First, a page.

Yes, yes. My editor actually said, 'Don't let the truth stand in the way of the story' - and when I worry about it, I tell myself 'Sound of Music' - which apparently was a real bastardization of the Von Trapp story.

I also heard this story recently: WG Sebald allegedly received a letter from a reader saying the clock in Antwerp station is on the left of the departure board in one of his books when in fact it’s on the right. Apparently, he wrote back and said, ‘In my book, it’s on the left.’

I'm definitely going to borrow that line!

TheCountessofFitzdotterel Thu 09-Nov-17 18:44:40

I think so too. I think I slowed myself down far too much worrying about getting everything right and the more I do the more I think what matters is story.
It's all an interpretation anyway. History is still just our own age using a different age to explore the themes we are interested in. If one in five hundred readers doesn't like your book because they know something was invented two years later, does it actually matter? I found a costume error in Wolf Hall ffs - who cares? Of course egregious errors matter - I also read a book set in Tudor England where someone hunts chipmunks and that was a bit much. But don't worry so much about the small things that it paralyses you.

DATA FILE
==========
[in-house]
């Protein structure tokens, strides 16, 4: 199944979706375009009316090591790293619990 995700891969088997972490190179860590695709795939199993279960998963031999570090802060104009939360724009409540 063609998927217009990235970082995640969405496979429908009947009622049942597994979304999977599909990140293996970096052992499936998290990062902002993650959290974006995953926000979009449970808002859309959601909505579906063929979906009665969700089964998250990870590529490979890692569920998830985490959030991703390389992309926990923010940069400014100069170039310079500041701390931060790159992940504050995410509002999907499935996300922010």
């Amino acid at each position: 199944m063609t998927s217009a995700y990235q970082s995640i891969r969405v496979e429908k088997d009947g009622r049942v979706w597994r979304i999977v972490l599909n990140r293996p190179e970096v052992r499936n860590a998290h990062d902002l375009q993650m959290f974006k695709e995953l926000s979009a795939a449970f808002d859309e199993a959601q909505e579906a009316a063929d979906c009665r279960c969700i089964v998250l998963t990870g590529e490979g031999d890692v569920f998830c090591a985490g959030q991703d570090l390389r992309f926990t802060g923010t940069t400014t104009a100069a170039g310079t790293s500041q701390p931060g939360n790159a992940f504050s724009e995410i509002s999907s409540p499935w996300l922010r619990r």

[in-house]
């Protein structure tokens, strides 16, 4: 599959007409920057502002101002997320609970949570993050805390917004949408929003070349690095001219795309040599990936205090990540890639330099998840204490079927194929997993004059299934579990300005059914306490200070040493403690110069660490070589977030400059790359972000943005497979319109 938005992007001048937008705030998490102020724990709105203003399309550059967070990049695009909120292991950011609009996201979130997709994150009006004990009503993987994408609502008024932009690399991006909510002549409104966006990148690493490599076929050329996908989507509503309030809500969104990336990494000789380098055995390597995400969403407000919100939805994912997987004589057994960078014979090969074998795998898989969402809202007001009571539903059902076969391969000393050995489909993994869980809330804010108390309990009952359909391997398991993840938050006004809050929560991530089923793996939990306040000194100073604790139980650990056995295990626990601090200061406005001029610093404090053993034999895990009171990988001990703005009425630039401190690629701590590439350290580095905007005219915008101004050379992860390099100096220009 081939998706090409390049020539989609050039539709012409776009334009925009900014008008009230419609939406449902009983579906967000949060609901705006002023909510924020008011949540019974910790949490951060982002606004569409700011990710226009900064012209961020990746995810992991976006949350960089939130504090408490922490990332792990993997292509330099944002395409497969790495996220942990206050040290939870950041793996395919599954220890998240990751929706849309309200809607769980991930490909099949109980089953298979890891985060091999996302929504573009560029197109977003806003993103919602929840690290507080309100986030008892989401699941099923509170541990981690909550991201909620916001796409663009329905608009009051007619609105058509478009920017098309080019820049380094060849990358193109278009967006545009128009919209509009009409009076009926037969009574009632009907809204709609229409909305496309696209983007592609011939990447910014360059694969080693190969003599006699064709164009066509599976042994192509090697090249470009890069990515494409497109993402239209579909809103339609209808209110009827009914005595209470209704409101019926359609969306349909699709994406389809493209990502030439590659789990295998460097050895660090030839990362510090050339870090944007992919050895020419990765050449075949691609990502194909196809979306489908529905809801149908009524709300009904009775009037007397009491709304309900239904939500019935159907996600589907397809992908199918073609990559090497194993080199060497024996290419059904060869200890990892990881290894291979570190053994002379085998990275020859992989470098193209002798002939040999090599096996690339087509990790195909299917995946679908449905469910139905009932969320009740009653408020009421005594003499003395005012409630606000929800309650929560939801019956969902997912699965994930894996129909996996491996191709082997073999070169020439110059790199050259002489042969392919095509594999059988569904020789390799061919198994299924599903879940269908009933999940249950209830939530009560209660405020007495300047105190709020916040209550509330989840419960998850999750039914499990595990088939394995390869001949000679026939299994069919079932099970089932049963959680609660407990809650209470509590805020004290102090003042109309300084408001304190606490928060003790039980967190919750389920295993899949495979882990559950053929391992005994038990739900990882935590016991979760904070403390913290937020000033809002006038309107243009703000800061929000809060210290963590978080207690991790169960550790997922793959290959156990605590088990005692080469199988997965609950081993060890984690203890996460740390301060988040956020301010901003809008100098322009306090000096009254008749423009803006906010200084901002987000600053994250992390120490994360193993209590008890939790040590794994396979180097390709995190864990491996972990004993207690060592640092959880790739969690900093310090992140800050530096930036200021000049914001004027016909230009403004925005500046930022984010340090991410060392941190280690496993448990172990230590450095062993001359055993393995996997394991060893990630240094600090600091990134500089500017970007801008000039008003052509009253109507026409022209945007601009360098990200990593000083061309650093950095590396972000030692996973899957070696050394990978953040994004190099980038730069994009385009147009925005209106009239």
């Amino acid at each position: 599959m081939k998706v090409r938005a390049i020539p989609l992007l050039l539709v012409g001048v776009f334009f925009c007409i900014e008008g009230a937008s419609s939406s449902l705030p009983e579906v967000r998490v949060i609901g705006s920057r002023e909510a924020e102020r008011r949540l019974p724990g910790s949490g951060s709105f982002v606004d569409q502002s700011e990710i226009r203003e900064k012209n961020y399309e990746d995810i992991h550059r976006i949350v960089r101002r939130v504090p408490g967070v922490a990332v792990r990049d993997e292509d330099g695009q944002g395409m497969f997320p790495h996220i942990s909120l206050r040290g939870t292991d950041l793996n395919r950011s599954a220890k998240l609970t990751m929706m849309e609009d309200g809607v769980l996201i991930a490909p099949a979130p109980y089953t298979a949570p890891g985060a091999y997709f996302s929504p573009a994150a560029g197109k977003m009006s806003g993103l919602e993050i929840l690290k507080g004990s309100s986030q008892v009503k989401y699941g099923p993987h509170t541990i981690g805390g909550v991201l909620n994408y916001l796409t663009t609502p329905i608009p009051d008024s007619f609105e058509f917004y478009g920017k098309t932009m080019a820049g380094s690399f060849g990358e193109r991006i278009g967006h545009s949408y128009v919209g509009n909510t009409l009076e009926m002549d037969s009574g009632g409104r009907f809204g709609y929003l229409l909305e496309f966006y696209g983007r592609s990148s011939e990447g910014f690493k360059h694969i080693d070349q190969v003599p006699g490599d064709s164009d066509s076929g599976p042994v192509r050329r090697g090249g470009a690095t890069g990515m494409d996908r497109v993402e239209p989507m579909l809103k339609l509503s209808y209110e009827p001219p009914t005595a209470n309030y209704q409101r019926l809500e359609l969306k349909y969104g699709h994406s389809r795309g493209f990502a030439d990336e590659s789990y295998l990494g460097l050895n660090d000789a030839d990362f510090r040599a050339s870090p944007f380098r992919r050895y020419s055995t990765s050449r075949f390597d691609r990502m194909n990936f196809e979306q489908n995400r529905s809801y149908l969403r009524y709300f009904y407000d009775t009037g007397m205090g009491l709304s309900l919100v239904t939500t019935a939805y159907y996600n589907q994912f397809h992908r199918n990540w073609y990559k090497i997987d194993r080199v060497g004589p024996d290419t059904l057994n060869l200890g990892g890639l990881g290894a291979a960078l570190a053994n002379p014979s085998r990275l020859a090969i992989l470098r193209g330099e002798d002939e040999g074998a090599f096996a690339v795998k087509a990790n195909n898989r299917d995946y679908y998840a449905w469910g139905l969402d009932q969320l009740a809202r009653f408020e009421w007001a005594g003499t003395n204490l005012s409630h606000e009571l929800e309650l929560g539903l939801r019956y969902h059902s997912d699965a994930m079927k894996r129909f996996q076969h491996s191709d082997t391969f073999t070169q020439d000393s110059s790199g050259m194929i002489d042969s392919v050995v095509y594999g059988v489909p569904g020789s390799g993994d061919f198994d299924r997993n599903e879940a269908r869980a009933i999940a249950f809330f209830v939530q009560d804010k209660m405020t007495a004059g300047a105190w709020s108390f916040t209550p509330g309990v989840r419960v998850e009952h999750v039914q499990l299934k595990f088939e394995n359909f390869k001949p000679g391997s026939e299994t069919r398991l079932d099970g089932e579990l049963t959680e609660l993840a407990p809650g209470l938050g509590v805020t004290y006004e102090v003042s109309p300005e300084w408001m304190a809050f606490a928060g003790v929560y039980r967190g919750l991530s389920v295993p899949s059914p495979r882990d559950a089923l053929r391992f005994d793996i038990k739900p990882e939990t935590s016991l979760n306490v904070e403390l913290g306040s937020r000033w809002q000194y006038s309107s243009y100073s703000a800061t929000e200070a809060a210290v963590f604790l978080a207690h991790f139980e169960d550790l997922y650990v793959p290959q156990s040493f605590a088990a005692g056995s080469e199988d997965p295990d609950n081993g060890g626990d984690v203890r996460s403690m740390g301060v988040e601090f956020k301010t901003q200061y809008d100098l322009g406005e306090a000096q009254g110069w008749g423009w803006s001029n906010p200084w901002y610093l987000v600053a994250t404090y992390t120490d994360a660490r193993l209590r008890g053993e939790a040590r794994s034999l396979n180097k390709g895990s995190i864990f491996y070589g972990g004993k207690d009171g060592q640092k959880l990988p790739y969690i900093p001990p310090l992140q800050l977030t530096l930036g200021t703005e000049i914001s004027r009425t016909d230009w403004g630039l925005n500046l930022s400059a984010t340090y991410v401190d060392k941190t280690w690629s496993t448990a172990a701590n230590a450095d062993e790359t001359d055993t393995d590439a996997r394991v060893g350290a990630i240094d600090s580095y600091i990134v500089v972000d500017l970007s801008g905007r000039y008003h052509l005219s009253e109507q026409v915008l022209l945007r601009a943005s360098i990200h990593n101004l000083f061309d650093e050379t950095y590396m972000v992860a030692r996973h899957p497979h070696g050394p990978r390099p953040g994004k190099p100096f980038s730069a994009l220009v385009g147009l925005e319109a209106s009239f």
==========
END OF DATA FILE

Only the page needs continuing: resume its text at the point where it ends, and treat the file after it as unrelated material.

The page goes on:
You might also want to bear in mind that some people might say in reviews you have got things wrong but they'll be wrong. You can't live in terror of reviews picking holes because even perfection won't protect you from that - I have seen reviews of other books where people have picked holes that weren't there.

RosaTheOwl Thu 09-Nov-17 18:45:33

Humps - thanks, you've made me realise I am over worrying.

I'm going to look at ways to make this stressful. I was never one to detail clothes etc in my writing because tbh it's not detail I want to read, but there are few political moments injected into dialogue - I could probably just remove them and stop stressing.

I thought at first they made the book stronger - well they probably do - but not to the extent that I should be thinking about dropping it through all the stress.

RosaTheOwl Thu 09-Nov-17 18:47:54

Countess, cross post.